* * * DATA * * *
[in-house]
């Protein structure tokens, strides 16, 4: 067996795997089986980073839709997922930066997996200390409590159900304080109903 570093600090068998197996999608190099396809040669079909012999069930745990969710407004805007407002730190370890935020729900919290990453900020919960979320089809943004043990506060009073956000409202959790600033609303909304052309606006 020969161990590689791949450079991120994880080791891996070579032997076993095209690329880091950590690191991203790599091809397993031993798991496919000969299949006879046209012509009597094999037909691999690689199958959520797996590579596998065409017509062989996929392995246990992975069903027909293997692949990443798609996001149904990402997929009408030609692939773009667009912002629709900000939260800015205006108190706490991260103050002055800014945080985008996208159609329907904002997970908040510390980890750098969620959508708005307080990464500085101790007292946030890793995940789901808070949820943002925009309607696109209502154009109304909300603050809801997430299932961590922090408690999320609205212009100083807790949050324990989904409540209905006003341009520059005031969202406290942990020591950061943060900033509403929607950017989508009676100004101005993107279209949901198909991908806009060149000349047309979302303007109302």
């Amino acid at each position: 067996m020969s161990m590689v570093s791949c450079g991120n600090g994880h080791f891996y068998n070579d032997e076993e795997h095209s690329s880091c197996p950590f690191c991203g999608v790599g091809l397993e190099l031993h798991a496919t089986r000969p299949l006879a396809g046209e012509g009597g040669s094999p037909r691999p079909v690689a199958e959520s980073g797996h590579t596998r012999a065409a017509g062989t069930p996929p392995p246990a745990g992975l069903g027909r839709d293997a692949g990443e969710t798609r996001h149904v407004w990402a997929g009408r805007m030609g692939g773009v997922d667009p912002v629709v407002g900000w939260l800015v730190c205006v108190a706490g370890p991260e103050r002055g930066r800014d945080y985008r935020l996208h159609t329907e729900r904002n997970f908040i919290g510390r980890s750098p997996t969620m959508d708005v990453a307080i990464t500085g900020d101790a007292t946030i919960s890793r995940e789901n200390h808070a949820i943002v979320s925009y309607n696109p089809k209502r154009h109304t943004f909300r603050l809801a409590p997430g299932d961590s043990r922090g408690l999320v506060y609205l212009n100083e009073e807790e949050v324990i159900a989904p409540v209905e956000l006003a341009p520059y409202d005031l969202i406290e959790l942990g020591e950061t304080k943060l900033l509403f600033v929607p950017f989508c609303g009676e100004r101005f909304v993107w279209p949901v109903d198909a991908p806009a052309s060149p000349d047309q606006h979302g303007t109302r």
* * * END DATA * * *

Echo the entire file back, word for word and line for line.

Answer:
[in-house]
């Protein structure tokens, strides 16, 4: 067996795997089986980073839709997922930066997996200390409590159900304080109903 570093600090068998197996999608190099396809040669079909012999069930745990969710407004805007407002730190370890935020729900919290990453900020919960979320089809943004043990506060009073956000409202959790600033609303909304052309606006 020969161990590689791949450079991120994880080791891996070579032997076993095209690329880091950590690191991203790599091809397993031993798991496919000969299949006879046209012509009597094999037909691999690689199958959520797996590579596998065409017509062989996929392995246990992975069903027909293997692949990443798609996001149904990402997929009408030609692939773009667009912002629709900000939260800015205006108190706490991260103050002055800014945080985008996208159609329907904002997970908040510390980890750098969620959508708005307080990464500085101790007292946030890793995940789901808070949820943002925009309607696109209502154009109304909300603050809801997430299932961590922090408690999320609205212009100083807790949050324990989904409540209905006003341009520059005031969202406290942990020591950061943060900033509403929607950017989508009676100004101005993107279209949901198909991908806009060149000349047309979302303007109302």
């Amino acid at each position: 067996m020969s161990m590689v570093s791949c450079g991120n600090g994880h080791f891996y068998n070579d032997e076993e795997h095209s690329s880091c197996p950590f690191c991203g999608v790599g091809l397993e190099l031993h798991a496919t089986r000969p299949l006879a396809g046209e012509g009597g040669s094999p037909r691999p079909v690689a199958e959520s980073g797996h590579t596998r012999a065409a017509g062989t069930p996929p392995p246990a745990g992975l069903g027909r839709d293997a692949g990443e969710t798609r996001h149904v407004w990402a997929g009408r805007m030609g692939g773009v997922d667009p912002v629709v407002g900000w939260l800015v730190c205006v108190a706490g370890p991260e103050r002055g930066r800014d945080y985008r935020l996208h159609t329907e729900r904002n997970f908040i919290g510390r980890s750098p997996t969620m959508d708005v990453a307080i990464t500085g900020d101790a007292t946030i919960s890793r995940e789901n200390h808070a949820i943002v979320s925009y309607n696109p089809k209502r154009h109304t943004f909300r603050l809801a409590p997430g299932d961590s043990r922090g408690l999320v506060y609205l212009n100083e009073e807790e949050v324990i159900a989904p409540v209905e956000l006003a341009p520059y409202d005031l969202i406290e959790l942990g020591e950061t304080k943060l900033l509403f600033v929607p950017f989508c609303g009676e100004r101005f909304v993107w279209p949901v109903d198909a991908p806009a052309s060149p000349d047309q606006h979302g303007t109302r």